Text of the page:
The responses to my post on the firing of Mike Rice (April 18th) were varied but most seemed to have questions about the decision. There was also comment on the sharp line between being a tough coach and being a sadistic one.
Sooooo — if you were Tim Pernetti, the Athletic Director of Rutgers (who was just lauded for getting Rutgers into the Big Ten), would you have fired Mike Rice? Hmmmm?? Tim Pernetti did not fire Mike Rice. He suspended him for 3 games and fined him $50,000. But after the media got hold of the story, Rice was fired. Then Pernetti was fired for not being “tough” on Mike Rice. Was that right? If you say “yes,” I would be critical of your decision unless you know the background of this story.
When the videos of Mike Rice’s antics (antics which players said were rare) came to light last year, Tim Pernetti consulted the Legal Department of Rutgers – and Human Resources – to get their input. An independent investigator recommended the suspension and fine. John Wolf, the General Counsel of Rutgers agreed. Pernetti thought the suspension and fine were enough. Legal agreed. HR agreed. The independent investigator agreed. What happens? Mike Rice was suspended. And fined. But — our wonderful media got this story. And smelled news. Played it up big. And made Mike Rice and Tim Pernetti bad guys. Scapegoats. The media didn’t give a hoot about background. And truth often gets in the way. So Mike Rice was fired. And then Tim Pernetti was fired – even though he acted promptly and went through proper channels. John Wolf the General Counsel then resigned. And Rutgers is in the doghouse. Many of the righteous ones “tsk tsk.” But they never heard the whole story. And perhaps don’t care.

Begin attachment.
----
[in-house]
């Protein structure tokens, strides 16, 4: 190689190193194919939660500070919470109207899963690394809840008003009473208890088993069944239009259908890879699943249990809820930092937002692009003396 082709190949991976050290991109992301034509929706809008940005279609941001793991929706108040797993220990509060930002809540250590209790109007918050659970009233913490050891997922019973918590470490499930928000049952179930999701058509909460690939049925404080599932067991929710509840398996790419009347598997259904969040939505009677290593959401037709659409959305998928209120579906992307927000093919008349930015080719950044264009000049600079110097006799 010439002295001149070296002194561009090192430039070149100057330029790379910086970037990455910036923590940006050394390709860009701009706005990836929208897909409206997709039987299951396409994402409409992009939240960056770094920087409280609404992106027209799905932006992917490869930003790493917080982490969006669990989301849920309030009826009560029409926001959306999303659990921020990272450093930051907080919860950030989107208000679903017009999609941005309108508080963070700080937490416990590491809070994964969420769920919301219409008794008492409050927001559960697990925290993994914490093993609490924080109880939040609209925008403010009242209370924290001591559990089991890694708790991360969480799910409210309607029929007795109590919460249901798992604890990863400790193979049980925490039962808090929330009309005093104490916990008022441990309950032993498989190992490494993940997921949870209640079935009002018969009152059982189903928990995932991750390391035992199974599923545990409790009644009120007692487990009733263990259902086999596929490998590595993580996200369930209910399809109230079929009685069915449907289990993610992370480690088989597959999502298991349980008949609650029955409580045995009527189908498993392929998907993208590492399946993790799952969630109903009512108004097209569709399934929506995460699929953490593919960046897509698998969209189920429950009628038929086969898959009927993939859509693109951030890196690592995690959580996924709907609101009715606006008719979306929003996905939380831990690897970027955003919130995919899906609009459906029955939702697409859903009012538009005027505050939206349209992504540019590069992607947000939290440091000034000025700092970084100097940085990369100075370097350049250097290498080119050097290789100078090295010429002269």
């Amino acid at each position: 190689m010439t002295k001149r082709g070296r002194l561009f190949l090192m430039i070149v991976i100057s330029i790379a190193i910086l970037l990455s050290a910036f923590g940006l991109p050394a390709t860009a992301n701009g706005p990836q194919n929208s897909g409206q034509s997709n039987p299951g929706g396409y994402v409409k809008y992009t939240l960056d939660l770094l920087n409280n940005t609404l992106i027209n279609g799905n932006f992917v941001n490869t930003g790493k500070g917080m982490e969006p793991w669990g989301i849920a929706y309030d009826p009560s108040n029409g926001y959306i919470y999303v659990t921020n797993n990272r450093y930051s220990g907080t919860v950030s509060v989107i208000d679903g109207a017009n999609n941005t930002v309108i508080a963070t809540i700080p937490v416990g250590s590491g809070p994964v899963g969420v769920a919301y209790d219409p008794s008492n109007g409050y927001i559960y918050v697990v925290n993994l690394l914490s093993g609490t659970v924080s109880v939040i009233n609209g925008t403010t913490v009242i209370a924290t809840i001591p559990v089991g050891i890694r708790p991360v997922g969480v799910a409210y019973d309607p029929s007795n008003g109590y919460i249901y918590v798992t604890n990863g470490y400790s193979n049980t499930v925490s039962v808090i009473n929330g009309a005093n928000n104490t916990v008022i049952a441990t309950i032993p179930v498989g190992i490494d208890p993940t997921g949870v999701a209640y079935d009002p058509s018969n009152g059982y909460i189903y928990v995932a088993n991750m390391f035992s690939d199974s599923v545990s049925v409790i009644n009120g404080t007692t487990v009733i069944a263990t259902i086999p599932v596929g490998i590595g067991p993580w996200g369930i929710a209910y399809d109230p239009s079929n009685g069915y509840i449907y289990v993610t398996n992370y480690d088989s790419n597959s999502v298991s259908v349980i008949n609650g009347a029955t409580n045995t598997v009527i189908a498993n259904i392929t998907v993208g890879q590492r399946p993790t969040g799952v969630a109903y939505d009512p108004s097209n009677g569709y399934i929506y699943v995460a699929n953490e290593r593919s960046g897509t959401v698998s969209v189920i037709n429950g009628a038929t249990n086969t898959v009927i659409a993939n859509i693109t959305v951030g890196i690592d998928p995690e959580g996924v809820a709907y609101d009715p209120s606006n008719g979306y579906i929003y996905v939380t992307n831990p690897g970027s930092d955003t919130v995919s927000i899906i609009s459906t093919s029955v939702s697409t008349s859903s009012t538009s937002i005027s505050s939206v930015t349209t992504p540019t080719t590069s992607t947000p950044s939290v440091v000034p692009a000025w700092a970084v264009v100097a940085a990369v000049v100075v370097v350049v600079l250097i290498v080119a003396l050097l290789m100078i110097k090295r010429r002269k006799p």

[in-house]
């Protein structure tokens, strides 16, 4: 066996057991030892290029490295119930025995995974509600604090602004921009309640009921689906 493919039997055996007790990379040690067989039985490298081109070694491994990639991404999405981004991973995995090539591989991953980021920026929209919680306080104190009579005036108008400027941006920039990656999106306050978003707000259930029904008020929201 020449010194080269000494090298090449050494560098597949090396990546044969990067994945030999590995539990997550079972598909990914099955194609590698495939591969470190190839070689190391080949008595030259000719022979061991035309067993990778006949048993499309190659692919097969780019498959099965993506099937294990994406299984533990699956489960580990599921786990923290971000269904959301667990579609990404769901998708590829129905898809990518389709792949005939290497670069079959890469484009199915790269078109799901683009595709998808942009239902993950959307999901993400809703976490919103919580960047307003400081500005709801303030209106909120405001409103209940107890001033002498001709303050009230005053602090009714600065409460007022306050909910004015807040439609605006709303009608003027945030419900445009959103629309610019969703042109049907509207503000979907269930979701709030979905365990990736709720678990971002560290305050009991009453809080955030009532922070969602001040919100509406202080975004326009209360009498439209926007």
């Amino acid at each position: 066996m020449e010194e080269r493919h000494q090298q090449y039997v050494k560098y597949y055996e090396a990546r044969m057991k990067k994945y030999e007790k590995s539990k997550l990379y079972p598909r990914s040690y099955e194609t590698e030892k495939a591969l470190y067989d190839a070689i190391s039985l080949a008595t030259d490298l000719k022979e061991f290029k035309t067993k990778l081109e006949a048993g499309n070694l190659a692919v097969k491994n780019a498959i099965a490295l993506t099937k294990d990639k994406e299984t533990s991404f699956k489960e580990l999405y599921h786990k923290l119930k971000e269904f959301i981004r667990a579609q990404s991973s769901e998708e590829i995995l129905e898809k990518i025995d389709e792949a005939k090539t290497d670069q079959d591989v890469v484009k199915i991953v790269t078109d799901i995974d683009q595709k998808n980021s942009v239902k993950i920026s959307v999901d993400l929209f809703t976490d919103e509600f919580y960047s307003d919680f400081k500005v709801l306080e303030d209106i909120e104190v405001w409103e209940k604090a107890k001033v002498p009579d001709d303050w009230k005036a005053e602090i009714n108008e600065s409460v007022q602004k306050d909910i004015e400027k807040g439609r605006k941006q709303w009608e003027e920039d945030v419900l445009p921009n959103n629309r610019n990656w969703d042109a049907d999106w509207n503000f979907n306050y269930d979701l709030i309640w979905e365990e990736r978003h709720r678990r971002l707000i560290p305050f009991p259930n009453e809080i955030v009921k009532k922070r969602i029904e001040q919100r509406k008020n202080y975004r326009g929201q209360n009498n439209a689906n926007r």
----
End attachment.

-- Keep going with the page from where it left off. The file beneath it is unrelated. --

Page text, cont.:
So what does this say about us? The notions of fair play, reason and trying to do the right thing? What does it say about giving a fellow human a second chance? The words and actions of Mike Rice were not defensible but when an oversight consortium makes a reasoned call on what should be done, should their decision be given deference? Or should our highly-biased media serve as our nation’s appellate court? I don’t often give editorials but this post probably qualifies as one . . . .